Russell, Britt and Notre Dame's John Shumate had talked things over the night before the game, and Britt had warned Shumate about overconfidence. "I don't think he listened to me," said Britt, who held star freshman Adrian Dantley to a measly two points and at one juncture growled at the frustrated player, "C'mon, do something." But Dantley couldn't. "My legs felt like log cabins," he said later.
Since emotional Al McGuire has coached Marquette, the Warriors had never gotten out of the NCAA regionals. But everywhere the team looked its players found portents of better things, including Tuscaloosa's Black Warrior River and a pub called Ireland's. Notre Dame's loss did not hurt, either.
Marquette frittered away an early lead and appeared tight against Vanderbilt, perhaps because of an antagonistic crowd that reacted wildly to McGuire's sideline show. But the Warriors went on to win 69-61. McGuire kept running his fingers through his wild American Graffiti hairdo in the final against Michigan, upset by the officiating as much as by his team. Finally he exploded and was charged with two quick technical fouls. The delighted crowd broke into derisive song, but McGuire had the last chuckle. His team guarded Russell as if he were a gas pump, took a 63-62 lead on reserve Rick Campbell's three-point play and assist, and after a brief tie went ahead for good on freshman Bo Ellis' 10-foot jumper. Said a giddy McGuire following the 72-70 victory, "If I had seen Bo play this well before I would've given him more money."
There were fireworks at Tulsa where Kansas won the Midwest but was thrust into the background by the remarkable events that surrounded Oral Roberts University and its lame-duck coach, Ken Trickey. In midseason, after he and school president Oral Roberts bickered over basketball doctrine, Trickey said he would resign, then coached his team into an NCAA at-large bid. But after beating Louisville 96-93 Thursday night, he was stopped by a state trooper who found something on his breath besides the sweet smell of success and arrested him for drunken driving. To Oral Roberts this is akin to moral turpitude. President Roberts suspended the coach, then prayed with him and decided every sinner should have the chance for redemption. He reinstated Trickey for the Saturday final against Kansas. "Ken told me he thought God wanted him to coach," said Roberts, adding that if any of his religious followers had any doubts, they should contact him and he would show them the light.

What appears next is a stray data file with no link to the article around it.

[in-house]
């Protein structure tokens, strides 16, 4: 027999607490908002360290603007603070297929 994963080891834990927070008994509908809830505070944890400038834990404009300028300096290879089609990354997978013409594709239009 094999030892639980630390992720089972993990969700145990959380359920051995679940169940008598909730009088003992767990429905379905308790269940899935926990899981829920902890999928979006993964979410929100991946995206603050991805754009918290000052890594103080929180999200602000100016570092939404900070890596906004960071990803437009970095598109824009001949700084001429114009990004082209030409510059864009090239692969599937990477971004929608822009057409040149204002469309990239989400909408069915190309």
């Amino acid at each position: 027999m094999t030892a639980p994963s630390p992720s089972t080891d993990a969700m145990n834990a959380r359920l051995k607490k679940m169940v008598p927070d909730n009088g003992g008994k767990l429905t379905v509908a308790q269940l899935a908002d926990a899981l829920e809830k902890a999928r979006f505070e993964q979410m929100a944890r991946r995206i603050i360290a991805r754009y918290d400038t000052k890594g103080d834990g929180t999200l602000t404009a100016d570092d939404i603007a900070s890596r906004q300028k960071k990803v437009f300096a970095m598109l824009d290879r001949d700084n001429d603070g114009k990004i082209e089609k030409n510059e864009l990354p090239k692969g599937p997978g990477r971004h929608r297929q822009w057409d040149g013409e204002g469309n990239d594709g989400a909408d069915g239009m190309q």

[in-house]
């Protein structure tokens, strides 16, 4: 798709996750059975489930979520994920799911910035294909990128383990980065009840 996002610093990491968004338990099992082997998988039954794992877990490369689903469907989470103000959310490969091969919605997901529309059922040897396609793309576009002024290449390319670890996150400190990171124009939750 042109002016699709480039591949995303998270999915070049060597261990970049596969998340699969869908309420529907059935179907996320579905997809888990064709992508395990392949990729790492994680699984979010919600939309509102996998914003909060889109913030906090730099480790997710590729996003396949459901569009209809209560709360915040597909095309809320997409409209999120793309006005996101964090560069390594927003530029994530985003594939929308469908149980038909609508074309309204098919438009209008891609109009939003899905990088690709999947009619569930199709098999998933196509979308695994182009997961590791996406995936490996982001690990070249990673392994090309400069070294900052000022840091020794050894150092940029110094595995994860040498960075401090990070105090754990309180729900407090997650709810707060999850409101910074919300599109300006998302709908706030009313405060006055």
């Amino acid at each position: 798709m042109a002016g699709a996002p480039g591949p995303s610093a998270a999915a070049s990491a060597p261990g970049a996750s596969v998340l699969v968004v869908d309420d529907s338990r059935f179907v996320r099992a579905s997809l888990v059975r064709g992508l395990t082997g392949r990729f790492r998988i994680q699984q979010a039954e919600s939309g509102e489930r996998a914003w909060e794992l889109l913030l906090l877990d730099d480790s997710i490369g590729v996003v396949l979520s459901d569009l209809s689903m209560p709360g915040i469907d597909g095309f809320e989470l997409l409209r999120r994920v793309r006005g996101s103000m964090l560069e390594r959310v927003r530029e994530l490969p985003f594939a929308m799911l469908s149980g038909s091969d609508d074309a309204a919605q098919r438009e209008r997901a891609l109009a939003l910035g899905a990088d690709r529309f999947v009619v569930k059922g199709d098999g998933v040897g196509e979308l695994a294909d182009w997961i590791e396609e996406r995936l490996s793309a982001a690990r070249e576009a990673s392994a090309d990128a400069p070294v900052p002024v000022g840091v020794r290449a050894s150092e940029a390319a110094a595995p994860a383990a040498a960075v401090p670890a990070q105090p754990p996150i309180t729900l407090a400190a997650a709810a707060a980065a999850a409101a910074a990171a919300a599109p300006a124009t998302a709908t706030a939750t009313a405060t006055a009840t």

With only 2:50 to go against Kansas, it appeared as if Trickey was out of the fire. His team had an 81-74 lead. But instead of slowing to a canter, Oral Roberts kept right on galloping. Ninety seconds later Kansas had tied it. The Jay-hawks went on to win 93-90 in overtime. "We expected a miracle, and we got it," said Kansas Forward Roger Morning-star, who sounded as if he was on the wrong team.
After the game the now former Oral Roberts coach offered an interesting thought on why Kansas won. "It's because of tradition," he said. "Even North Carolina State and UCLA can't touch the tradition of Kansas. You don't have to believe this, but it affects their players. They don't have better players than us, but they've got tradition."
So now comes Greensboro. UCLA and North Carolina State are the only teams in the final four who have played each other this season, and things have changed since they met. One big change is the locale. North Carolina people have been aching to get UCLA down in corn-pone country, to fatten them up on grits and blow tobacco smoke in their eyes. Now they have their chance. If you listen closely, you can hear the yelling begin.
Whether Kansas or Marquette faces the winner is a tossup. Kansas has shown a propensity to turn the ball over under duress, as it did in an early-season trampling at Indiana. If the Jayhawks get fluttery, Marquette will steal them blind.
At any rate, all four teams have a chance at the title, a refreshing situation for the NCAA in recent years. But UCLA is UCLA and the team's incentive for victory may be even greater than normal. After all, the Wizard may be coming down off the mountain.